US to coordinate Afghan troop withdrawal with NATO: Blinken

The US top diplomat spoke shortly before he was set to meet with his European counterparts in Brussels.

Blinken was set to discuss Afghanistan troop withdrawals with European counterparts in Brussels, Belgium on Wednesday [Johanna Geron/Reuters]
Blinken was set to discuss Afghanistan troop withdrawals with European counterparts in Brussels, Belgium on Wednesday [Johanna Geron/Reuters]

United States Secretary of State Antony Blinken says the US will work with NATO allies on a “coordinated” withdrawal from Afghanistan.

Blinken spoke on Wednesday shortly before he was set to join the foreign ministers from the UK, France and Germany for talks on Afghanistan in Brussels. Those talks will follow a wider meeting by NATO defence and foreign ministers.

On Tuesday, a US official told reporters that President Joe Biden had decided to completely withdraw US troops from Afghanistan on September 11, months later than the May 1 deadline agreed to as part of a deal reached by his predecessor Donald Trump and the Taliban last year.

Biden was expected to officially announce his plans for the withdrawal, which officials say will not be subject to further conditions from the Taliban, on Wednesday.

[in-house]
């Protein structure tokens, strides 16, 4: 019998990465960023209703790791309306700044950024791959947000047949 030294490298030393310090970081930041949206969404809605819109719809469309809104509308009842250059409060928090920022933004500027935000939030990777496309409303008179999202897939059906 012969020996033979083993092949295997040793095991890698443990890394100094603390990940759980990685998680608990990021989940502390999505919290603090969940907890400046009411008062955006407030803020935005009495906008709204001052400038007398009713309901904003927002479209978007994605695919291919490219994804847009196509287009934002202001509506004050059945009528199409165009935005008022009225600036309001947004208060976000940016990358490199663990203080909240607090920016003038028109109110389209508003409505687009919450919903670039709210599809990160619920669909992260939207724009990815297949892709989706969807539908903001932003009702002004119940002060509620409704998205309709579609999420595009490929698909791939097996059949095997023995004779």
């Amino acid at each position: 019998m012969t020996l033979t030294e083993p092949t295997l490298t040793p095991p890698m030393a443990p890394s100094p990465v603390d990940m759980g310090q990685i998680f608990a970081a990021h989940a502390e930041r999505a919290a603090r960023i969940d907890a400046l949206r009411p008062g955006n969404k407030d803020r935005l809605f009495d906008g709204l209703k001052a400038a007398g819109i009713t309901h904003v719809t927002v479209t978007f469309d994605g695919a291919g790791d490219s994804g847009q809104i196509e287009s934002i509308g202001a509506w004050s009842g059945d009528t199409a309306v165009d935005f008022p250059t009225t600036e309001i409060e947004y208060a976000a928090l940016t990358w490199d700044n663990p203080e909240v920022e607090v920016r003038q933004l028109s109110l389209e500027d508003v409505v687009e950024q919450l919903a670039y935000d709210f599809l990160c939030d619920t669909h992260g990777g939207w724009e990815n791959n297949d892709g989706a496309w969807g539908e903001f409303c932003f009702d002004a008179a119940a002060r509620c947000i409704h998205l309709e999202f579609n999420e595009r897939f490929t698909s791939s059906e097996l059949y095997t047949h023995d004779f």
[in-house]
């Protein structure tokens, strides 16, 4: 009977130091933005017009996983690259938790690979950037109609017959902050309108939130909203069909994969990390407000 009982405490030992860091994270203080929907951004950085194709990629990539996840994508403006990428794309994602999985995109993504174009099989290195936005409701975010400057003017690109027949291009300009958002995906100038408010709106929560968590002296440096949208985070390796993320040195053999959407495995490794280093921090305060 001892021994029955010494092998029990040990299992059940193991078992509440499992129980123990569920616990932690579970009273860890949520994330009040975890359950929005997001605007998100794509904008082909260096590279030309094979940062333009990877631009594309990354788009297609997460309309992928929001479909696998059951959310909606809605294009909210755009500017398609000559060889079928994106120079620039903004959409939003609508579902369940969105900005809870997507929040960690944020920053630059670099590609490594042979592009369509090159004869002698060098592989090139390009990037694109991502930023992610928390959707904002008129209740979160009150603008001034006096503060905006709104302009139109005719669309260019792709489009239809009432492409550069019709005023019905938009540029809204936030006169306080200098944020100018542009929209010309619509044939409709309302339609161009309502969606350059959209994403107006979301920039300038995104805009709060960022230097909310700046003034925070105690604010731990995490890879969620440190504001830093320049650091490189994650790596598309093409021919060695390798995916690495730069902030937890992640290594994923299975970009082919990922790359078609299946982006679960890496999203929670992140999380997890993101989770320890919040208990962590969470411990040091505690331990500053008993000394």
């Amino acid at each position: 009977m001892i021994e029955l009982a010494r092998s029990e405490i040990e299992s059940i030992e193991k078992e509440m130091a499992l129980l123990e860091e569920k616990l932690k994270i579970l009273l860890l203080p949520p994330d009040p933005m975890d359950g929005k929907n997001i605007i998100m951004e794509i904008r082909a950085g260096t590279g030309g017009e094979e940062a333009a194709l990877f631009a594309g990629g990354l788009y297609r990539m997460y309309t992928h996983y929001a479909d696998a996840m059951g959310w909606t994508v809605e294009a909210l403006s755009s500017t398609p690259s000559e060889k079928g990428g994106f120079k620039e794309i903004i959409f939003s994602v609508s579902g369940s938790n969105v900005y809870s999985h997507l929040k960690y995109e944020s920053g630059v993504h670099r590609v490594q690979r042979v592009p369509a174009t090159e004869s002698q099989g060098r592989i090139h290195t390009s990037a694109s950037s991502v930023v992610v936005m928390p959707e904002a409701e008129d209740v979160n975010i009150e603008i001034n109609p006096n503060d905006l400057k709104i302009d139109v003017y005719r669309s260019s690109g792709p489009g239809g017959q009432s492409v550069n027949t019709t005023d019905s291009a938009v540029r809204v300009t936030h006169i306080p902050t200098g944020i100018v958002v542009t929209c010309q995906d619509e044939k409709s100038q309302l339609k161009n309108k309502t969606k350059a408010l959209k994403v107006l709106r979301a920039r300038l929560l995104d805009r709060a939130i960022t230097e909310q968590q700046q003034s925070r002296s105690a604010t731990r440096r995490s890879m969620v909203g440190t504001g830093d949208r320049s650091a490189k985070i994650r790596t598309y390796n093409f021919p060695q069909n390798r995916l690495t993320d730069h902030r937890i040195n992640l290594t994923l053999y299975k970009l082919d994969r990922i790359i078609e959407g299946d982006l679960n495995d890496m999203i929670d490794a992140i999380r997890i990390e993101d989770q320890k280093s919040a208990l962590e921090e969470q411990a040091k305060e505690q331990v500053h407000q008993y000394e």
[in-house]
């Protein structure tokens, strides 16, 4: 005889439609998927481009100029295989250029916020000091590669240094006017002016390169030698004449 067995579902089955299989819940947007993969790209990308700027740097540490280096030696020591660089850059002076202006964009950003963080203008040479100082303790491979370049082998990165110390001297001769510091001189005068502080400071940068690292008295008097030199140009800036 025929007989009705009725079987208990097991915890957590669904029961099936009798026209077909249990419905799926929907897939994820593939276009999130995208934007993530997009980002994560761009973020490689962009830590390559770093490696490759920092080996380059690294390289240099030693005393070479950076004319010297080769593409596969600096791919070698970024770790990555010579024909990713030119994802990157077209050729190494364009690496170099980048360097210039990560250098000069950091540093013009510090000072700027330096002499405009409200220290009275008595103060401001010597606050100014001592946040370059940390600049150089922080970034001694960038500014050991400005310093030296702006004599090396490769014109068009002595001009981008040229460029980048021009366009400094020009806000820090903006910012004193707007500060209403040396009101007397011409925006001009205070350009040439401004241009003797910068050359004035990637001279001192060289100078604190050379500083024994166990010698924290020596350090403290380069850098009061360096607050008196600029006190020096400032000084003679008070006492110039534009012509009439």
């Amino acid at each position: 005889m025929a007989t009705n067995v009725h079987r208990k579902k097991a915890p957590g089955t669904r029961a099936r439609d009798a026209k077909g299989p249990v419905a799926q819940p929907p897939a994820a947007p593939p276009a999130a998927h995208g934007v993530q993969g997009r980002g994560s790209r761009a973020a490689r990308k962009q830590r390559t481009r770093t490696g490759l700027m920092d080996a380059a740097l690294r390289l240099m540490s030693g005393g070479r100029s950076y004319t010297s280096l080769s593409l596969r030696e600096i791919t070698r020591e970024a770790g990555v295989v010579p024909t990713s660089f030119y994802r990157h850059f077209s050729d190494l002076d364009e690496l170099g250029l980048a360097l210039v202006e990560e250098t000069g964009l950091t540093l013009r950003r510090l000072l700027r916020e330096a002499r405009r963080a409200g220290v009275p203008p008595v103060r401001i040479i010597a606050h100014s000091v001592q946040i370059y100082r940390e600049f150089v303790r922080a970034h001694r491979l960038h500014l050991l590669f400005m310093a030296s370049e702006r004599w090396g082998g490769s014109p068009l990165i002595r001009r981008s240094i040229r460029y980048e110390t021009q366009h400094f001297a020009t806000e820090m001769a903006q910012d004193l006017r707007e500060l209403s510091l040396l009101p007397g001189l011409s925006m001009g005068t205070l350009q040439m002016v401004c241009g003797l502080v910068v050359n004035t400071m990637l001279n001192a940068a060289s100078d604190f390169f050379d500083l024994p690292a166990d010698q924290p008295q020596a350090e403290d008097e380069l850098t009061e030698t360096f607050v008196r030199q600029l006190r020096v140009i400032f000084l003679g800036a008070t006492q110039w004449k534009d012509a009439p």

“I am here to work closely with our allies, with the (NATO) secretary-general, on the principle that we have established from the start: In together, adapt together and out together,” Blinken said in a televised statement at NATO headquarters.

“Together, we have achieved the goals that we set out to achieve and now it is time to bring our forces home,” he said.

Standing alongside NATO Secretary-General Jens Stoltenberg, Blinken added: “We will work very closely together in the months ahead on a safe, deliberate and coordinated withdrawal of our forces from Afghanistan.”

Earlier on Wednesday, German Defence Minister Annegret Kramp-Karrenbauer said that, given the US timetable, a withdrawal by NATO forces in Afghanistan was likely in September.

“We always said: we’ll go in together, we’ll leave together,” she told ARD public television. “I am for an orderly withdrawal and that is why I assume that we (NATO) will agree to that today.”

There are currently some 2,500 US soldiers in Afghanistan, down from the highest point of about 98,000 in 2011.

While the 7,000 non-US forces from mainly NATO countries, but also from Australia, New Zealand and Georgia, greatly outnumber US troops, they rely heavily on US air support, planning and leadership for their training mission.

Source: Al Jazeera and news agencies

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